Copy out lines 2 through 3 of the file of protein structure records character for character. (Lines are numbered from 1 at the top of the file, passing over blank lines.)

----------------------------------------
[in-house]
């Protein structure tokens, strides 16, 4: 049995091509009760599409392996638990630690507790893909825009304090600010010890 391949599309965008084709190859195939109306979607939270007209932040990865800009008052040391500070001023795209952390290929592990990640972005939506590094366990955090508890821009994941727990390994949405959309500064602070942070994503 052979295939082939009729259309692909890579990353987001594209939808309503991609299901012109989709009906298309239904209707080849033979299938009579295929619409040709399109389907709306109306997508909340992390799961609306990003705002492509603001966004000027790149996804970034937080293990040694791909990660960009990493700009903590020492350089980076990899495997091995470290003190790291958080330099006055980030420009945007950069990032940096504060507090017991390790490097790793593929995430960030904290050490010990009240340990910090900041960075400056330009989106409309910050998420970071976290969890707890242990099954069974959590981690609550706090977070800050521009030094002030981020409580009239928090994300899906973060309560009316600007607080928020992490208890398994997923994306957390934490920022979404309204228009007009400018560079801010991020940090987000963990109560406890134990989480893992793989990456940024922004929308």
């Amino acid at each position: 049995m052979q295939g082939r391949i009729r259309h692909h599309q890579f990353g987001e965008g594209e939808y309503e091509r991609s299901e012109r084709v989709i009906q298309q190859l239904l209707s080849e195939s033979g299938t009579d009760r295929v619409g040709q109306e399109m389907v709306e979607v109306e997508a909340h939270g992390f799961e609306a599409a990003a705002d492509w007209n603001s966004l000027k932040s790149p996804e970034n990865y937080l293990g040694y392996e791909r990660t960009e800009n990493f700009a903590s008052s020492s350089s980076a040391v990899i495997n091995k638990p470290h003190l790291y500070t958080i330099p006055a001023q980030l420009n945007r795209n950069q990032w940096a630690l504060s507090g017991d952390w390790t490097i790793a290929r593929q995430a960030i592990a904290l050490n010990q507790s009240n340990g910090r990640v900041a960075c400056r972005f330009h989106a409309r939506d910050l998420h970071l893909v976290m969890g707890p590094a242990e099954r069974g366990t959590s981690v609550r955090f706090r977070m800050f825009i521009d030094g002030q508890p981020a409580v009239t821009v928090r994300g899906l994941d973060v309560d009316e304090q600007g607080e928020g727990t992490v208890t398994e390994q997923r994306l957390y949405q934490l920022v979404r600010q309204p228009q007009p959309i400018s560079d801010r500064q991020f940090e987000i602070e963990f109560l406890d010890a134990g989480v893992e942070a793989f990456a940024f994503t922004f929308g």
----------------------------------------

């Protein structure tokens, strides 16, 4: 049995091509009760599409392996638990630690507790893909825009304090600010010890 391949599309965008084709190859195939109306979607939270007209932040990865800009008052040391500070001023795209952390290929592990990640972005939506590094366990955090508890821009994941727990390994949405959309500064602070942070994503 052979295939082939009729259309692909890579990353987001594209939808309503991609299901012109989709009906298309239904209707080849033979299938009579295929619409040709399109389907709306109306997508909340992390799961609306990003705002492509603001966004000027790149996804970034937080293990040694791909990660960009990493700009903590020492350089980076990899495997091995470290003190790291958080330099006055980030420009945007950069990032940096504060507090017991390790490097790793593929995430960030904290050490010990009240340990910090900041960075400056330009989106409309910050998420970071976290969890707890242990099954069974959590981690609550706090977070800050521009030094002030981020409580009239928090994300899906973060309560009316600007607080928020992490208890398994997923994306957390934490920022979404309204228009007009400018560079801010991020940090987000963990109560406890134990989480893992793989990456940024922004929308």
């Amino acid at each position: 049995m052979q295939g082939r391949i009729r259309h692909h599309q890579f990353g987001e965008g594209e939808y309503e091509r991609s299901e012109r084709v989709i009906q298309q190859l239904l209707s080849e195939s033979g299938t009579d009760r295929v619409g040709q109306e399109m389907v709306e979607v109306e997508a909340h939270g992390f799961e609306a599409a990003a705002d492509w007209n603001s966004l000027k932040s790149p996804e970034n990865y937080l293990g040694y392996e791909r990660t960009e800009n990493f700009a903590s008052s020492s350089s980076a040391v990899i495997n091995k638990p470290h003190l790291y500070t958080i330099p006055a001023q980030l420009n945007r795209n950069q990032w940096a630690l504060s507090g017991d952390w390790t490097i790793a290929r593929q995430a960030i592990a904290l050490n010990q507790s009240n340990g910090r990640v900041a960075c400056r972005f330009h989106a409309r939506d910050l998420h970071l893909v976290m969890g707890p590094a242990e099954r069974g366990t959590s981690v609550r955090f706090r977070m800050f825009i521009d030094g002030q508890p981020a409580v009239t821009v928090r994300g899906l994941d973060v309560d009316e304090q600007g607080e928020g727990t992490v208890t398994e390994q997923r994306l957390y949405q934490l920022v979404r600010q309204p228009q007009p959309i400018s560079d801010r500064q991020f940090e987000i602070e963990f109560l406890d010890a134990g989480v893992e942070a793989f990456a940024f994503t922004f929308g």